The New Yorker - “A cheerful mingling of the expressionistic and the naïve.”
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ABOUT THE ARTIST: Alfred Rogoway
Famous writer Henry Miller once said of his good friend Alfred Rogoway: “He paints as other men must dream.” Sedona’s Lanning Gallery is in a unique position to agree; near the end of Rogoway’s life, the artist made Arizona his home and Lanning his gallery. This after a fruitful career marked by early triumphs in California; making his mark on the New Mexico art scene of the 1940s; acclaim in the 1950s from New York’s Museum of Modern Art as Alfred Rogoway exhibited next to Pollack, de Kooning, Miro, Braque and Picasso; and, notoriety in Europe.
(1900 - 1990) Born in Portland, Oregon to Philip and Dorothy Rogoway, a noted playwright and a painter, respectively, Alfred Rogoway experienced an early life of relative privilege due to his father’s success. This changed dramatically after his father’s suicide and his mother’s retreat into her painting. She did not influence young Rogoway with attention but did put the tools of her practice into his hands, insisting that he paint. As a child he witnessed the therapeutic value painting afforded his distant mother and found for himself a certain solace even as he and his two siblings were moved from an aunt in Portland to grandparents in San Francisco to be raised.
In his teen years Alfred Rogoway repeatedly attempted to join the Navy. Nearing the end of WWI he was accepted, sent to England and assigned to a sub-chaser where the Seaman 2nd Class survived a brutal torpedo attack. The years Rogoway served were marked by additional hardship from his own crew toward this sole Jewish man aboard. The artist’s distinctive broken nose dates from a beating from fellow sailors. After four years diagnosis of tuberculosis ended his naval career and became his saving grace.
Alfred Rogoway was granted a Disability Pension in the remarkable sum of $100 a month and free education to the school of his choice. For a young man with no interest in living a life of luxury this alone spelled freedom. The early deaths of both his siblings also left him quite alone.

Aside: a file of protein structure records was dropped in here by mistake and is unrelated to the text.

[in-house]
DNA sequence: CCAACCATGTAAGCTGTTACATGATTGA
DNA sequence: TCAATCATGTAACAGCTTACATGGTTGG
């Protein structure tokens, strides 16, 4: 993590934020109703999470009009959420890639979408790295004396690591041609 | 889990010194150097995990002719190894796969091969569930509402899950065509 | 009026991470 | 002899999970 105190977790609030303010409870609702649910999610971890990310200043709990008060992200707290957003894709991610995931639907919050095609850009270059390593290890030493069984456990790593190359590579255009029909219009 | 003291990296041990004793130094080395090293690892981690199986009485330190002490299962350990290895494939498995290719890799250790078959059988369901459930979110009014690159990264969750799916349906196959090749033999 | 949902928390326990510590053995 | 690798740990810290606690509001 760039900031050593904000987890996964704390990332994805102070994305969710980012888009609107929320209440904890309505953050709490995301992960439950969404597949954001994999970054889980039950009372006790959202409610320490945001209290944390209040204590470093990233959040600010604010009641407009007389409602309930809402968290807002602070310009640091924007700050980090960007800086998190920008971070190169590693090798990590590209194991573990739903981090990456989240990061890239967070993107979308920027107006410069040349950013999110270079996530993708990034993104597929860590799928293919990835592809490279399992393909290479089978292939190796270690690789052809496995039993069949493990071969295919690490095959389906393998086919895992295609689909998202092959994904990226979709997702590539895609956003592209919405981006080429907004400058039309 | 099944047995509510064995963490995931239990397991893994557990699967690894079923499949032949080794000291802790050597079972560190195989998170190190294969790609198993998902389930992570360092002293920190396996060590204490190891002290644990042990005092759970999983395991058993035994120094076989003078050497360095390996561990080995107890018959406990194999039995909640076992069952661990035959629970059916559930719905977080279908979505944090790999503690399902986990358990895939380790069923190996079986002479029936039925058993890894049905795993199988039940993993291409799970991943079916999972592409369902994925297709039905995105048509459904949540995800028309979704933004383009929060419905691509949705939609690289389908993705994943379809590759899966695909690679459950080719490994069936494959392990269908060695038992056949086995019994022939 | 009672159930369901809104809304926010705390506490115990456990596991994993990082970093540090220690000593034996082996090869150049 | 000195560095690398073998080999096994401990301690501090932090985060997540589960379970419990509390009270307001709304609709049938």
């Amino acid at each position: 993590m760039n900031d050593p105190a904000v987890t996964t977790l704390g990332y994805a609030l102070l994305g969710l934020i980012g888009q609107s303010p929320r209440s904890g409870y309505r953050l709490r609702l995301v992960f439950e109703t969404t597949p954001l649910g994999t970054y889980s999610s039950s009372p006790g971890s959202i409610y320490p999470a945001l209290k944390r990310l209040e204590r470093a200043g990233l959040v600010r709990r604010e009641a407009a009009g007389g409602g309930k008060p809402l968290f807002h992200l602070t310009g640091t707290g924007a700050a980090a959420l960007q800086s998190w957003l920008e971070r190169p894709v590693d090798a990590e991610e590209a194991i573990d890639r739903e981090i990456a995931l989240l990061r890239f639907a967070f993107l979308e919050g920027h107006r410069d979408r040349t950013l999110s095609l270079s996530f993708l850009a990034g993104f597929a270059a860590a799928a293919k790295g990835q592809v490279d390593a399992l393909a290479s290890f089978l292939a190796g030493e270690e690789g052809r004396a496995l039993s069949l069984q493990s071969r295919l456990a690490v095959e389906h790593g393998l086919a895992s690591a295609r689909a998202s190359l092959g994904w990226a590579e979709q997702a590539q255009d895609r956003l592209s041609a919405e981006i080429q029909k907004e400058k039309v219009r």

Rogoway started down his path as an artist; the vibrant world of creative people, inclusive in their views, was one in which he could feel safety. He studied with significant artists who would bear great influence: At the University of California at Berkeley, at the Oakland College of Arts and Crafts with Hamilton Wolf, at Mills College in Oakland with Lyonel Feininger and Fernand Léger, and with José Clemente Oruzco in Mexico. Expressionism, Cubism, Symbolism and popular art became Rogoway’s foundation as he found his way as an artist. Travel followed, including Europe in the 1930s where he and Picasso became friends and the artist and his work became another important influence.
Always one to follow his heart Alfred Rogoway joined the wave of artists relocating to New Mexico in this era. Rogoway made his home in Taos then Santa Fe where he met his wife, Marjorie Goldberg and her young son; he and Marjorie married within a week and remained married the remainder of their long lives. Rogoway thrived with the support of his dynamic wife. They spent time living in Big Sur, California, where the lively artistic circle they always surrounded themselves with included the writer Henry Miller. Miller wrote of “Rog” in his book Big Sur and the Oranges of Heironymous Bosch. Rogoway loved the whole creative life; he loved to dance and throw parties. He embraced life as he pursued his art. A daughter was born.